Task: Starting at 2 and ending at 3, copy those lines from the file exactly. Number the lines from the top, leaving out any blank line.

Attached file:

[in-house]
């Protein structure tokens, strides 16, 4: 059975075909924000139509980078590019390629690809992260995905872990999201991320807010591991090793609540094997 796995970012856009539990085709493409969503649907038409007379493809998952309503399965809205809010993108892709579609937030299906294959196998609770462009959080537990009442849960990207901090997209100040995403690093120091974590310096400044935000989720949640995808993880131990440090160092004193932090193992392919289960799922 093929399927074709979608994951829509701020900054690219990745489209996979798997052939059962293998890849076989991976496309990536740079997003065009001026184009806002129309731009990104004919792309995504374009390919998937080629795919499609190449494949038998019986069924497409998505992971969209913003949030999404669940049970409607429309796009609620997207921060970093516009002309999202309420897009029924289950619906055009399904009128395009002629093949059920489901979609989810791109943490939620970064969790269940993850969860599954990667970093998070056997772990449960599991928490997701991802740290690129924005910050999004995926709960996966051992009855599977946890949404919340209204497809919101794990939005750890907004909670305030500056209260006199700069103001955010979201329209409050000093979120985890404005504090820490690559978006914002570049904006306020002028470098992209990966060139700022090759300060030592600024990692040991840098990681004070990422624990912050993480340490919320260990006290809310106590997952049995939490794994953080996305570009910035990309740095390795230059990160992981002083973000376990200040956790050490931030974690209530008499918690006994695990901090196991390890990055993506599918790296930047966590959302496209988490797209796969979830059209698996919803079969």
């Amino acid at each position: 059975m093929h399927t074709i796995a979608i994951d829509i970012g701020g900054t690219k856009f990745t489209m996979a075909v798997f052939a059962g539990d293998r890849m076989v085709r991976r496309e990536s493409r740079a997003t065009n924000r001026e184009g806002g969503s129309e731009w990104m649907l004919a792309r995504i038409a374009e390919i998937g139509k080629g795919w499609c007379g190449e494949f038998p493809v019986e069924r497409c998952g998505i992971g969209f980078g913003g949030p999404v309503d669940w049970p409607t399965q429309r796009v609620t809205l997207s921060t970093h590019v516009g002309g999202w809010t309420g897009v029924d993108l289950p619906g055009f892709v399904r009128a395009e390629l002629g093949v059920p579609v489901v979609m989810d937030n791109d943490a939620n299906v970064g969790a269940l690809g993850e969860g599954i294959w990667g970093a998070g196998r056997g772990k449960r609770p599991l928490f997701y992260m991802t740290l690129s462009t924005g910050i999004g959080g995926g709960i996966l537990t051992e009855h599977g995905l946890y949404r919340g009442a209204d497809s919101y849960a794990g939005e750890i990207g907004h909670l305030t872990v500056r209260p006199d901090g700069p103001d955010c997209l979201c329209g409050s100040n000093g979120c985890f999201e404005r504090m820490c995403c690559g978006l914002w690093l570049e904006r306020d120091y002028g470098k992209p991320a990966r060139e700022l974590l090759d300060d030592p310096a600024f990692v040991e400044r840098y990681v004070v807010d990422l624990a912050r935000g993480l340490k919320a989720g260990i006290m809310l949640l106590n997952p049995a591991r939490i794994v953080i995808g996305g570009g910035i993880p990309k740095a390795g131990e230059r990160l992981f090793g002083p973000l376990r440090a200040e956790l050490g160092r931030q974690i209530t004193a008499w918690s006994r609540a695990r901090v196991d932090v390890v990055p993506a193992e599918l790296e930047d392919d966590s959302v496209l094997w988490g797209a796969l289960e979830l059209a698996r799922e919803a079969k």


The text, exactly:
């Protein structure tokens, strides 16, 4: 059975075909924000139509980078590019390629690809992260995905872990999201991320807010591991090793609540094997 796995970012856009539990085709493409969503649907038409007379493809998952309503399965809205809010993108892709579609937030299906294959196998609770462009959080537990009442849960990207901090997209100040995403690093120091974590310096400044935000989720949640995808993880131990440090160092004193932090193992392919289960799922 093929399927074709979608994951829509701020900054690219990745489209996979798997052939059962293998890849076989991976496309990536740079997003065009001026184009806002129309731009990104004919792309995504374009390919998937080629795919499609190449494949038998019986069924497409998505992971969209913003949030999404669940049970409607429309796009609620997207921060970093516009002309999202309420897009029924289950619906055009399904009128395009002629093949059920489901979609989810791109943490939620970064969790269940993850969860599954990667970093998070056997772990449960599991928490997701991802740290690129924005910050999004995926709960996966051992009855599977946890949404919340209204497809919101794990939005750890907004909670305030500056209260006199700069103001955010979201329209409050000093979120985890404005504090820490690559978006914002570049904006306020002028470098992209990966060139700022090759300060030592600024990692040991840098990681004070990422624990912050993480340490919320260990006290809310106590997952049995939490794994953080996305570009910035990309740095390795230059990160992981002083973000376990200040956790050490931030974690209530008499918690006994695990901090196991390890990055993506599918790296930047966590959302496209988490797209796969979830059209698996919803079969």
């Amino acid at each position: 059975m093929h399927t074709i796995a979608i994951d829509i970012g701020g900054t690219k856009f990745t489209m996979a075909v798997f052939a059962g539990d293998r890849m076989v085709r991976r496309e990536s493409r740079a997003t065009n924000r001026e184009g806002g969503s129309e731009w990104m649907l004919a792309r995504i038409a374009e390919i998937g139509k080629g795919w499609c007379g190449e494949f038998p493809v019986e069924r497409c998952g998505i992971g969209f980078g913003g949030p999404v309503d669940w049970p409607t399965q429309r796009v609620t809205l997207s921060t970093h590019v516009g002309g999202w809010t309420g897009v029924d993108l289950p619906g055009f892709v399904r009128a395009e390629l002629g093949v059920p579609v489901v979609m989810d937030n791109d943490a939620n299906v970064g969790a269940l690809g993850e969860g599954i294959w990667g970093a998070g196998r056997g772990k449960r609770p599991l928490f997701y992260m991802t740290l690129s462009t924005g910050i999004g959080g995926g709960i996966l537990t051992e009855h599977g995905l946890y949404r919340g009442a209204d497809s919101y849960a794990g939005e750890i990207g907004h909670l305030t872990v500056r209260p006199d901090g700069p103001d955010c997209l979201c329209g409050s100040n000093g979120c985890f999201e404005r504090m820490c995403c690559g978006l914002w690093l570049e904006r306020d120091y002028g470098k992209p991320a990966r060139e700022l974590l090759d300060d030592p310096a600024f990692v040991e400044r840098y990681v004070v807010d990422l624990a912050r935000g993480l340490k919320a989720g260990i006290m809310l949640l106590n997952p049995a591991r939490i794994v953080i995808g996305g570009g910035i993880p990309k740095a390795g131990e230059r990160l992981f090793g002083p973000l376990r440090a200040e956790l050490g160092r931030q974690i209530t004193a008499w918690s006994r609540a695990r901090v196991d932090v390890v990055p993506a193992e599918l790296e930047d392919d966590s959302v496209l094997w988490g797209a796969l289960e979830l059209a698996r799922e919803a079969k």